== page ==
In an open letter released on Monday, Huawei’s UK chief Victor Zhang signaled the Chinese tech giant’s readiness to keep Britain connected amid the ongoing COVID-19 crisis.
He referred to a 50-percent boost in home data use during the coronavirus outbreak in the UK, which Zhang claimed put "significant pressure" on telecom systems.
He singled out Huawei’s ongoing cooperation with a raft of UK partners, including BT, Vodafone, and EE also pointing to the Chinese company’s three new warehouses in the UK which help Huawei ensure spare parts remain in supply.
Zhang added that despite the COVID-19 crisis, many people, especially those living in rural communities are "stuck in a digital slow lane".
In this context, he slammed those who “choose to continue to attack us without presenting any evidence”, warning that disrupting Huawei’s “involvement in the 5G rollout would do Britain a disservice”.
UK MPs at Odds Over Huawei’s Role in Britain’s 5G Infrastructure
The remarks come after a group of Conservative MPs called for a review of London’s relations with Beijing, saying in their letter to Prime Minister Boris Johnson that “over time, we have allowed ourselves to grow dependent on China and have failed to take a strategic view of Britain's long-term economic, technical, and security needs”.
The letter followed the UK House of Commons voting in March to reject amendments to the country’s Telecommunications Infrastructure Bill, proposed by rebel Conservative members of parliament, which would have prevented Chinese tech giant Huawei from participating in the establishment of the UK’s 5G network.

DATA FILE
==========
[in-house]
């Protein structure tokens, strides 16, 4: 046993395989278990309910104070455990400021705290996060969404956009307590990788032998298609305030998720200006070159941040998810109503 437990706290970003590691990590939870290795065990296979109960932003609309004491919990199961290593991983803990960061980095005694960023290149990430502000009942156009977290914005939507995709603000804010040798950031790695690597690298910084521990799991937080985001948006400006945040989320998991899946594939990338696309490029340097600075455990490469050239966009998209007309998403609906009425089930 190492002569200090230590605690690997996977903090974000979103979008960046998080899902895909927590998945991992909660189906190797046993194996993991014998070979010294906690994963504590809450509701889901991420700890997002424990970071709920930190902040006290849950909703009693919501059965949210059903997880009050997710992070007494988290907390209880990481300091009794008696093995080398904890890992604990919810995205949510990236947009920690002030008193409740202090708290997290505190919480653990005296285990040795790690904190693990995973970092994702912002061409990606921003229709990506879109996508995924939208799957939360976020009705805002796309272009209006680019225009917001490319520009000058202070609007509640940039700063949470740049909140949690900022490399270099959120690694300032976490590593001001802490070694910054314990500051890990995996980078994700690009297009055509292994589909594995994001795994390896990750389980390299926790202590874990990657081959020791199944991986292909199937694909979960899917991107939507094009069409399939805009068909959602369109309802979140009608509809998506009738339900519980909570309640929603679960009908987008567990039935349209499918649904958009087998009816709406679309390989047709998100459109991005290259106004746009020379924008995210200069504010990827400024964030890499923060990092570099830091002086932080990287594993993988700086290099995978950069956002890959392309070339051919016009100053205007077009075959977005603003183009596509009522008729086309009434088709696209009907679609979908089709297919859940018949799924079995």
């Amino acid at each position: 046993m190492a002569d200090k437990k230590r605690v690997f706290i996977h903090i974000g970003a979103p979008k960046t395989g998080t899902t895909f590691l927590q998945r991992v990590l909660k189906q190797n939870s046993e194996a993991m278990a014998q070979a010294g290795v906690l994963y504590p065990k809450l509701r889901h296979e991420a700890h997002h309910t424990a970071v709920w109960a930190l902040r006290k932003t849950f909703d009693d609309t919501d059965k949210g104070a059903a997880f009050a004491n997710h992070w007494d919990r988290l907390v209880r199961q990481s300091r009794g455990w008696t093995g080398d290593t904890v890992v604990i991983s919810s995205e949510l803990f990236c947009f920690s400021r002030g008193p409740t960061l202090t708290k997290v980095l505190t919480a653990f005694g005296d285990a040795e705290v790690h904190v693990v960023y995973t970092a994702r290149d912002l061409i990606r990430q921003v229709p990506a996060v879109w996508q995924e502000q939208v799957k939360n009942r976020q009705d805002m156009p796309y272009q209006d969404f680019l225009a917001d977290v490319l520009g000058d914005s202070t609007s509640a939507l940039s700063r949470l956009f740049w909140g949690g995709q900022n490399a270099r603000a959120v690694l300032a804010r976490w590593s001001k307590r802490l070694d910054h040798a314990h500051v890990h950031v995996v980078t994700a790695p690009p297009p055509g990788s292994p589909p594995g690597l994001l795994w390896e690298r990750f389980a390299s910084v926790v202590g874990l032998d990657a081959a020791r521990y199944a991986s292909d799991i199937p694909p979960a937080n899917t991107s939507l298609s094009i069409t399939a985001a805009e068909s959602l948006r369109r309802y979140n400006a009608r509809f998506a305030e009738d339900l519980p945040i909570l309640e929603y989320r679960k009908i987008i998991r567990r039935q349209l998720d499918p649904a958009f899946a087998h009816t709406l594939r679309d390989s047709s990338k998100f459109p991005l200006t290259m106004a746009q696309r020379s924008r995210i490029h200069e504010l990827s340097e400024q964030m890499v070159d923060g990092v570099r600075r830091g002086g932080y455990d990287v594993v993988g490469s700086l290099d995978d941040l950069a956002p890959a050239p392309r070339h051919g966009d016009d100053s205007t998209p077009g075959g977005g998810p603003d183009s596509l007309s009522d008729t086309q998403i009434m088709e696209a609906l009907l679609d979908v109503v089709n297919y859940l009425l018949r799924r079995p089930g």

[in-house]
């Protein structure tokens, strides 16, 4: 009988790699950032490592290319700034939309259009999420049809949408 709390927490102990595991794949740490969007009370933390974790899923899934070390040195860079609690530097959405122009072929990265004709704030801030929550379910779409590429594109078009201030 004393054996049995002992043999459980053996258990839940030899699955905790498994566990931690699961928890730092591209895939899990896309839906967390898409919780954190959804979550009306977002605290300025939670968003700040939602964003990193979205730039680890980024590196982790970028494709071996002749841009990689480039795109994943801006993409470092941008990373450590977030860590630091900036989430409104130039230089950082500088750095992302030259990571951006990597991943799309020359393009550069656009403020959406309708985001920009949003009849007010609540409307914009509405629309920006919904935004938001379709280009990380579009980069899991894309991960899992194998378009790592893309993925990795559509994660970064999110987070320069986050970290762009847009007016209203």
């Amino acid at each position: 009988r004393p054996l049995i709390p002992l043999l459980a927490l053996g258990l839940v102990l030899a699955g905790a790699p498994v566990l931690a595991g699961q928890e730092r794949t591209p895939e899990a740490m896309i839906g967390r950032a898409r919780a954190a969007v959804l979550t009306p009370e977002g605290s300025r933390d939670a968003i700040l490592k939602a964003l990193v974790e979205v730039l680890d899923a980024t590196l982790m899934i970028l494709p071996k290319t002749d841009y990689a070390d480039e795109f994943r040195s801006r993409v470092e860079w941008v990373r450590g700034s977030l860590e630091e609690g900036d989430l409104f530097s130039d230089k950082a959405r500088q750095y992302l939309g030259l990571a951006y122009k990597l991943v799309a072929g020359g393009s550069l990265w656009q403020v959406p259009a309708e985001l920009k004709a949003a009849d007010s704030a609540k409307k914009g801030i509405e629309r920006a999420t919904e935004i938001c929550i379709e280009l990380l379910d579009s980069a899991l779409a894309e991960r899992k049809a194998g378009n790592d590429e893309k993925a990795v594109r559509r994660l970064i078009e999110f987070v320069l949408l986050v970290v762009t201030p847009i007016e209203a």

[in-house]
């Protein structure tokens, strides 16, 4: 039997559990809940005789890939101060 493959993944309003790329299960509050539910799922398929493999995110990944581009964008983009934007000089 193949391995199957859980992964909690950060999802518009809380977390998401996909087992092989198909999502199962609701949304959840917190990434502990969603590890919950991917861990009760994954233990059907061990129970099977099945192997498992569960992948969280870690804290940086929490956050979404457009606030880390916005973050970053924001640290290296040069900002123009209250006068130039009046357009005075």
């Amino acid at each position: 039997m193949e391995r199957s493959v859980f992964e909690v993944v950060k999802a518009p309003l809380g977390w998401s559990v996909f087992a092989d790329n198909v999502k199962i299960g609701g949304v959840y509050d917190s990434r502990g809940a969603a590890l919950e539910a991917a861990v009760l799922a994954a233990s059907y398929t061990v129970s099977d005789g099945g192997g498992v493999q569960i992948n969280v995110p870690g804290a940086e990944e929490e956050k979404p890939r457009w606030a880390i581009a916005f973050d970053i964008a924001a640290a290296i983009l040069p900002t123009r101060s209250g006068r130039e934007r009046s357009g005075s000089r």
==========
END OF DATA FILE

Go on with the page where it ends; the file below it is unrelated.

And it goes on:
I’m opposed to the government’s decision on Huawei’s involvement in our telecoms. There are alternatives as Australia, France, Czech Republic and even Vietnam show. There’s no point in taking back control from Brussels only to hand it over to Beijing. pic.twitter.com/FjcpMI0ZTS— Tom Tugendhat (@TomTugendhat) March 10, 2020
The move was preceded by London’s announcement in late February that it would give Huawei Technologies a limited role in building the UK’s 5G infrastructure across the country, despite earlier warnings from Washington that the decision could potentially compromise Britain’s security and hamper intelligence-sharing between the US and the UK.
At the same time, London stressed that the Chinese tech giant would be excluded from the 5G network’s "core" parts, such as safety-related and safety-critical areas, e.g. military bases.
US Crackdown on Huawei
Washington has repeatedly accused Huawei of conducting espionage activities on behalf of the Chinese government, despite company officials strongly denying the allegations, calling them “anti-competitive” practices.
The White House’s crackdown on the Chinese tech giant kicked off in May 2019, when the US Department of Commerce banned Huawei and its subsidiaries from working with American companies and urged its allies to avoid conducting business with the Chinese firm.
Washington also began a campaign of discouraging countries from allowing the firm to build national 5G networks using similar claims, despite rejections from the UK, France, Germany, the Czech Republic, and some Canadian telecom providers.